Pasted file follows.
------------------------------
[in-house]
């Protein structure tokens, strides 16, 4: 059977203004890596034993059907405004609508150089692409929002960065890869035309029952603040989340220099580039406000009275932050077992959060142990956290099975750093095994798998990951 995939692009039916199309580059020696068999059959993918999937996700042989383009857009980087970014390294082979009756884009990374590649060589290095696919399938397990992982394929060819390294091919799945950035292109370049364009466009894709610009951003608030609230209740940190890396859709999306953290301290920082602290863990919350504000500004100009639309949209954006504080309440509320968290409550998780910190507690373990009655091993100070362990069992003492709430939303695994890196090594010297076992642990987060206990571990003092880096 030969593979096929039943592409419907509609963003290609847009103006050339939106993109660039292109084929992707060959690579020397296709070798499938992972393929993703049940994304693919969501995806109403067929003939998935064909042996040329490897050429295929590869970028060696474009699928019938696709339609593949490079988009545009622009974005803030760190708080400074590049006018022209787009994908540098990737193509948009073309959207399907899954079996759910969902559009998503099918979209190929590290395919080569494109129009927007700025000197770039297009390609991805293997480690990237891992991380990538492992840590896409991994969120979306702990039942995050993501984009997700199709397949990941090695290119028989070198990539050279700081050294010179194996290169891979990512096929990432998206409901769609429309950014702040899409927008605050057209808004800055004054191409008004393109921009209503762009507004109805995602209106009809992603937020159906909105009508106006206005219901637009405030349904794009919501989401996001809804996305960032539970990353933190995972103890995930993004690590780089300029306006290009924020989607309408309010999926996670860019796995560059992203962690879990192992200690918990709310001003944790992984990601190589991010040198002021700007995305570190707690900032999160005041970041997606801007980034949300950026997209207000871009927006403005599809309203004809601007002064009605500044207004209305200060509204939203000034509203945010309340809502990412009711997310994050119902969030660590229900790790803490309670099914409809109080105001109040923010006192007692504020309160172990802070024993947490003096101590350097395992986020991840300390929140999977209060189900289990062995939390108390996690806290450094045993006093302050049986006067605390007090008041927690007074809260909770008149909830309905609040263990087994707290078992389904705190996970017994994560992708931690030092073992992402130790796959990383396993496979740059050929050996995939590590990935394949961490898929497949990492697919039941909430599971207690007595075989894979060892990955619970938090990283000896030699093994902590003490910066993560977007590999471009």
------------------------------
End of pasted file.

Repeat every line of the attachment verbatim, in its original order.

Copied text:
[in-house]
């Protein structure tokens, strides 16, 4: 059977203004890596034993059907405004609508150089692409929002960065890869035309029952603040989340220099580039406000009275932050077992959060142990956290099975750093095994798998990951 995939692009039916199309580059020696068999059959993918999937996700042989383009857009980087970014390294082979009756884009990374590649060589290095696919399938397990992982394929060819390294091919799945950035292109370049364009466009894709610009951003608030609230209740940190890396859709999306953290301290920082602290863990919350504000500004100009639309949209954006504080309440509320968290409550998780910190507690373990009655091993100070362990069992003492709430939303695994890196090594010297076992642990987060206990571990003092880096 030969593979096929039943592409419907509609963003290609847009103006050339939106993109660039292109084929992707060959690579020397296709070798499938992972393929993703049940994304693919969501995806109403067929003939998935064909042996040329490897050429295929590869970028060696474009699928019938696709339609593949490079988009545009622009974005803030760190708080400074590049006018022209787009994908540098990737193509948009073309959207399907899954079996759910969902559009998503099918979209190929590290395919080569494109129009927007700025000197770039297009390609991805293997480690990237891992991380990538492992840590896409991994969120979306702990039942995050993501984009997700199709397949990941090695290119028989070198990539050279700081050294010179194996290169891979990512096929990432998206409901769609429309950014702040899409927008605050057209808004800055004054191409008004393109921009209503762009507004109805995602209106009809992603937020159906909105009508106006206005219901637009405030349904794009919501989401996001809804996305960032539970990353933190995972103890995930993004690590780089300029306006290009924020989607309408309010999926996670860019796995560059992203962690879990192992200690918990709310001003944790992984990601190589991010040198002021700007995305570190707690900032999160005041970041997606801007980034949300950026997209207000871009927006403005599809309203004809601007002064009605500044207004209305200060509204939203000034509203945010309340809502990412009711997310994050119902969030660590229900790790803490309670099914409809109080105001109040923010006192007692504020309160172990802070024993947490003096101590350097395992986020991840300390929140999977209060189900289990062995939390108390996690806290450094045993006093302050049986006067605390007090008041927690007074809260909770008149909830309905609040263990087994707290078992389904705190996970017994994560992708931690030092073992992402130790796959990383396993496979740059050929050996995939590590990935394949961490898929497949990492697919039941909430599971207690007595075989894979060892990955619970938090990283000896030699093994902590003490910066993560977007590999471009």